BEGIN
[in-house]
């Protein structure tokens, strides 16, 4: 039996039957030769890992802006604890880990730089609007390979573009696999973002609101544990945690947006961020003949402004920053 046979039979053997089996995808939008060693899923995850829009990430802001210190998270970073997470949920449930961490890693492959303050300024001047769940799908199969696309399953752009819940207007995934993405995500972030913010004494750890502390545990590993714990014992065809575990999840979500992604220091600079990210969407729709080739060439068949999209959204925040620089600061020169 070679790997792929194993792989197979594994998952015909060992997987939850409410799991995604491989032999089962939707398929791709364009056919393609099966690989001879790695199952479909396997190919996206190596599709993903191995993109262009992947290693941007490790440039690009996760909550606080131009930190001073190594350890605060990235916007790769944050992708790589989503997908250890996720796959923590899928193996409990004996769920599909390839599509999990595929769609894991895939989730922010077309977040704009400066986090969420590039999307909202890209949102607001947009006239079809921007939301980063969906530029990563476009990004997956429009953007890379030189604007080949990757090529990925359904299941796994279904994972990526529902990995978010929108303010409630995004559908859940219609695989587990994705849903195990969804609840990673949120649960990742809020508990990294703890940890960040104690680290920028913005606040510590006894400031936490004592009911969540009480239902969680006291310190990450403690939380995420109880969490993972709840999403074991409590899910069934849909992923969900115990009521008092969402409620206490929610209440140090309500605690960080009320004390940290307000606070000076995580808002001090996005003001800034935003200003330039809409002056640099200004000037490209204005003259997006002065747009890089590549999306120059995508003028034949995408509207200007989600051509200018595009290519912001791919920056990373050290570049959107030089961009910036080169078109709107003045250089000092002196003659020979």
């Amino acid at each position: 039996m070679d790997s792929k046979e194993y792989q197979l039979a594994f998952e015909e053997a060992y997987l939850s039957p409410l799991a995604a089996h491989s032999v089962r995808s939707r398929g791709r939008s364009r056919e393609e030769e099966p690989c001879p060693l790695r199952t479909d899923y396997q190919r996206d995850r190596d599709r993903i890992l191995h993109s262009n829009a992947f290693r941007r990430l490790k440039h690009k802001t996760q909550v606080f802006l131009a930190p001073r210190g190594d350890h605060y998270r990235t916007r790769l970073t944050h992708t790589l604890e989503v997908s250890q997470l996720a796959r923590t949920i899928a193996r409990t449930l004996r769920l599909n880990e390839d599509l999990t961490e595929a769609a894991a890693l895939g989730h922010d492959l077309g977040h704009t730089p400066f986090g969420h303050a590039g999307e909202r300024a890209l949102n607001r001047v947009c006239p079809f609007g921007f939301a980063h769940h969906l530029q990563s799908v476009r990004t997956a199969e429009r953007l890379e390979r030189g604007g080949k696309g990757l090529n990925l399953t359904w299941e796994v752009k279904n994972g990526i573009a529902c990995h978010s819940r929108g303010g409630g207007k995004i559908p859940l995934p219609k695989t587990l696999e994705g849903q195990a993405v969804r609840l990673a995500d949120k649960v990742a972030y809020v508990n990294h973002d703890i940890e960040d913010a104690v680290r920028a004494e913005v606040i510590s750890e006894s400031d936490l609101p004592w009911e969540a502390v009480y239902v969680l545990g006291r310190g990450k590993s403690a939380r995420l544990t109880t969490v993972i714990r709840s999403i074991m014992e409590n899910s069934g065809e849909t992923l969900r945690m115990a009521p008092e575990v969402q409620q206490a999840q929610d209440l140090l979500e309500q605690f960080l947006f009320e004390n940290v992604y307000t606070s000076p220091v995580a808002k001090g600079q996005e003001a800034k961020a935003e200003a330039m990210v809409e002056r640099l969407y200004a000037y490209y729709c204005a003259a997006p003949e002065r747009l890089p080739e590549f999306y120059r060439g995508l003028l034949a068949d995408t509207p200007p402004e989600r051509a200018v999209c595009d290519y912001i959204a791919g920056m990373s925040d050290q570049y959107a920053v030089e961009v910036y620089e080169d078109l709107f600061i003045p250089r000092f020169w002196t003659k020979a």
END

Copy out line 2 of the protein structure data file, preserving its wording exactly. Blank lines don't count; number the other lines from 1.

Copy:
């Protein structure tokens, strides 16, 4: 039996039957030769890992802006604890880990730089609007390979573009696999973002609101544990945690947006961020003949402004920053 046979039979053997089996995808939008060693899923995850829009990430802001210190998270970073997470949920449930961490890693492959303050300024001047769940799908199969696309399953752009819940207007995934993405995500972030913010004494750890502390545990590993714990014992065809575990999840979500992604220091600079990210969407729709080739060439068949999209959204925040620089600061020169 070679790997792929194993792989197979594994998952015909060992997987939850409410799991995604491989032999089962939707398929791709364009056919393609099966690989001879790695199952479909396997190919996206190596599709993903191995993109262009992947290693941007490790440039690009996760909550606080131009930190001073190594350890605060990235916007790769944050992708790589989503997908250890996720796959923590899928193996409990004996769920599909390839599509999990595929769609894991895939989730922010077309977040704009400066986090969420590039999307909202890209949102607001947009006239079809921007939301980063969906530029990563476009990004997956429009953007890379030189604007080949990757090529990925359904299941796994279904994972990526529902990995978010929108303010409630995004559908859940219609695989587990994705849903195990969804609840990673949120649960990742809020508990990294703890940890960040104690680290920028913005606040510590006894400031936490004592009911969540009480239902969680006291310190990450403690939380995420109880969490993972709840999403074991409590899910069934849909992923969900115990009521008092969402409620206490929610209440140090309500605690960080009320004390940290307000606070000076995580808002001090996005003001800034935003200003330039809409002056640099200004000037490209204005003259997006002065747009890089590549999306120059995508003028034949995408509207200007989600051509200018595009290519912001791919920056990373050290570049959107030089961009910036080169078109709107003045250089000092002196003659020979």